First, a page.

Minimally Invasive Endoscopic Spine Surgery

About 5- 10 % of all herniated discs may need surgery after nonoperative means have been exhausted. However, a new endoscopic spine surgery being performed allows you as a patient  to be able to walk home the same day and be pain-free after a couple of weeks enabling you to live your life actively again.

  • No general anesthesia
  • In general no postoperative pain or muscle pain
  • Outpatient treatment without hospital stay
  • No injury of muscles and connective tissue
  • No scarring
  • Very low risk of infections
  • Very short recovery time

During the surgical operation - which lasts approximately one hour - the patient is analgosedated. This means that the pain is numbed (analgesia), and the patient is sedated (sedation). Compared to general anaesthesia, the patient is able to react immediately to possible pain, meaning nerve damage is almost impossible.


Although the patient is awake and responsive during the whole surgical operation, memory capacity is limited. As a result, the procedure is also suitable for patients with fear of surgery.

Thanks to improvements in anaesthesia, analgesia is well tolerated, and can even be used on elderly patients, or patients with cardiovascular problems. For elderly patients anesthesists rely on Remifentanil hydrochloride  as it is decomposed by the tissue rather than by the liver and kidneys.

The surgeon removes only leaked and damaged  íntervertebral disc material, and does not injure surrounding tissue. Therefore stability of the spinal column is maintained, and patients can generally leave the hospital on the same day.


Smallest possible access

When operating according to this method, surgeons avoid wide and deep cuts. Instead, surrounding tissue is dilated step by step, and the muscles and connective tissue surrounding the spinal column are protected. The treatment is “bloodless”. Scarring, wound and muscle pain is very rare, and the risk of infection is reduced considerably.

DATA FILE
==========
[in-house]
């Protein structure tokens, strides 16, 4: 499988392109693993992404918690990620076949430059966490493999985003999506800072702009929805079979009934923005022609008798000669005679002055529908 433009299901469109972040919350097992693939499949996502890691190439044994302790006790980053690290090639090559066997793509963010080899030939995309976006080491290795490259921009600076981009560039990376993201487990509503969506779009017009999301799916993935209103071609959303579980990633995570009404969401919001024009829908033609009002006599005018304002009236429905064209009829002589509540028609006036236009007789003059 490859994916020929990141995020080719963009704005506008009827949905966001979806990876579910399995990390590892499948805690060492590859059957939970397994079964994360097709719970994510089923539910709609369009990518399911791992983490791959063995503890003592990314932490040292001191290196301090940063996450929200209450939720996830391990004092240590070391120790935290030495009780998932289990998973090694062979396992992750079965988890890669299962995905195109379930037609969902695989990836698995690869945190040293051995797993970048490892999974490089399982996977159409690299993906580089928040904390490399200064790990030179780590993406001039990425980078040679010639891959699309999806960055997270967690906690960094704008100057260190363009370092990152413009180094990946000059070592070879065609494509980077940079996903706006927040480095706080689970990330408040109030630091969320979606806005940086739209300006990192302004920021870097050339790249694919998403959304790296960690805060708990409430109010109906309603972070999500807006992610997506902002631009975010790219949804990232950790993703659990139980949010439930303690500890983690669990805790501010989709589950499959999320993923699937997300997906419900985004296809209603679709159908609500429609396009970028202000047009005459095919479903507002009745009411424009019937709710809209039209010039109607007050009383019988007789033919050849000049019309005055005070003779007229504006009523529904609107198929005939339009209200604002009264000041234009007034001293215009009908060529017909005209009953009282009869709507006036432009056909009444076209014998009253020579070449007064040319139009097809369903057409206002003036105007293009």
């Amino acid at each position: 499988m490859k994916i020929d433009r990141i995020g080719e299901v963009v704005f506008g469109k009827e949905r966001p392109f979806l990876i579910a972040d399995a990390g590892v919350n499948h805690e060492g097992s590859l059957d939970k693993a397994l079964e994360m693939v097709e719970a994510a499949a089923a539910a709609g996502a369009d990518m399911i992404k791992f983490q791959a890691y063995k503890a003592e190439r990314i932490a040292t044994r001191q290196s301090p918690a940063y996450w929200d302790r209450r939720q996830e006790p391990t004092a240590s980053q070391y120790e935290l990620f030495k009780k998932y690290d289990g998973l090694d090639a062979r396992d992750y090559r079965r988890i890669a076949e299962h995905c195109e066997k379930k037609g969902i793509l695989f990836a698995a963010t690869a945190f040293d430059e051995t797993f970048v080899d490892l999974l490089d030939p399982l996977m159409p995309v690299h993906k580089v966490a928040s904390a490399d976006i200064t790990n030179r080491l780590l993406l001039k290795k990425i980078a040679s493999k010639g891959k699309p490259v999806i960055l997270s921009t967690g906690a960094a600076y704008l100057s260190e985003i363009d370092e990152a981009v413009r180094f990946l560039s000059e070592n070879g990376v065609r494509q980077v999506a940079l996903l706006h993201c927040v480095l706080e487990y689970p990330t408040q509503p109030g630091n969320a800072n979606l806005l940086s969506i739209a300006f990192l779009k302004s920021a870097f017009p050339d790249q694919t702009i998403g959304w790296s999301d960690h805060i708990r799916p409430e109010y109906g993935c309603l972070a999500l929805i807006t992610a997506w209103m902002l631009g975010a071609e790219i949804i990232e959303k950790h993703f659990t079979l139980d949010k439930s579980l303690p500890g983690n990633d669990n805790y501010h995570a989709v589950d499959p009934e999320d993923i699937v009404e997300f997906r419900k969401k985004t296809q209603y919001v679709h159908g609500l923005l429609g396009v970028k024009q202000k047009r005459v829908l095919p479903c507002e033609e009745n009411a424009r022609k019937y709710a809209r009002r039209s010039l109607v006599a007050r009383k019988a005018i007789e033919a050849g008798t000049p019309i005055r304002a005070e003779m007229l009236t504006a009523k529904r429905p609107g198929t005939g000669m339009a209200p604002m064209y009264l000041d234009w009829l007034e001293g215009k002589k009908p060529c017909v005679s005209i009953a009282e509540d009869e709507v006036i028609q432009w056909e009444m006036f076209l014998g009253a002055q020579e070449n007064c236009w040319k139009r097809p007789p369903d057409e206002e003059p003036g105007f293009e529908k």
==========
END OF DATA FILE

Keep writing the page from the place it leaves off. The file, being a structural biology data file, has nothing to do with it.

Quick recovery

“The Cleveland Clinic Foundation” states that “a patient who has been treated according to the endoscopic method will be free of pain within three to six weeks, whereas the recovery period for the conventional method is estimated at three to six months.”

The success rate of the TESSYS® method is proven to lie around 90%. Generally, the number of patients who have to be re-operated on is relatively small at only 5%-6%, this compares favourably to patients previously operated on using another method where approximately 10% to 12% require another operation.


What is Endoscopic Discectomy?

Endoscopic Discectomy is a procedure used to remove damaged disc material in the spine. It is a minimally invasive technique that unlike the conventional procedure does not involve major tissue injury. Instead, a small metal tube, the size of a pencil, is inserted into the herniated disc space under x-ray guidance. The tube serves as a passage for the surgical tools and a tiny camera (endoscope). Under the guidance of real-time x-ray image (fluoroscopy) and a magnified live video feed, the fragment of the disc pinching the nerve is removed.


Who should get Endoscopic Discectomy?

You might benefit from discectomy if your presentation includes:

  • Pain, numbness or weakness in arms or legs 
  • MRI, CT Scan, or discogram reveal disc problems such as disc annular tear, disc bulge, or disc herniation.
  • Electromyogram (EMG), a nerve diagnostic test demonstrates nerve root compression or irriation
What are advantages of endoscopic discectomy over a conventional open procedure?

Endoscopic discectomy is a minimally invasive procedure with very little blood loss, tissue damage or scar formation. It has a short recovery period with patients usually going home the same day.

What are the risks or potential complications?

Discectomy is generally a safe procedure. But as with any interventional procedure, it carries a small risk of potential complications such as bleeding, infection, leaking spinal fluid and injury to blood vessels or nerves around the spine.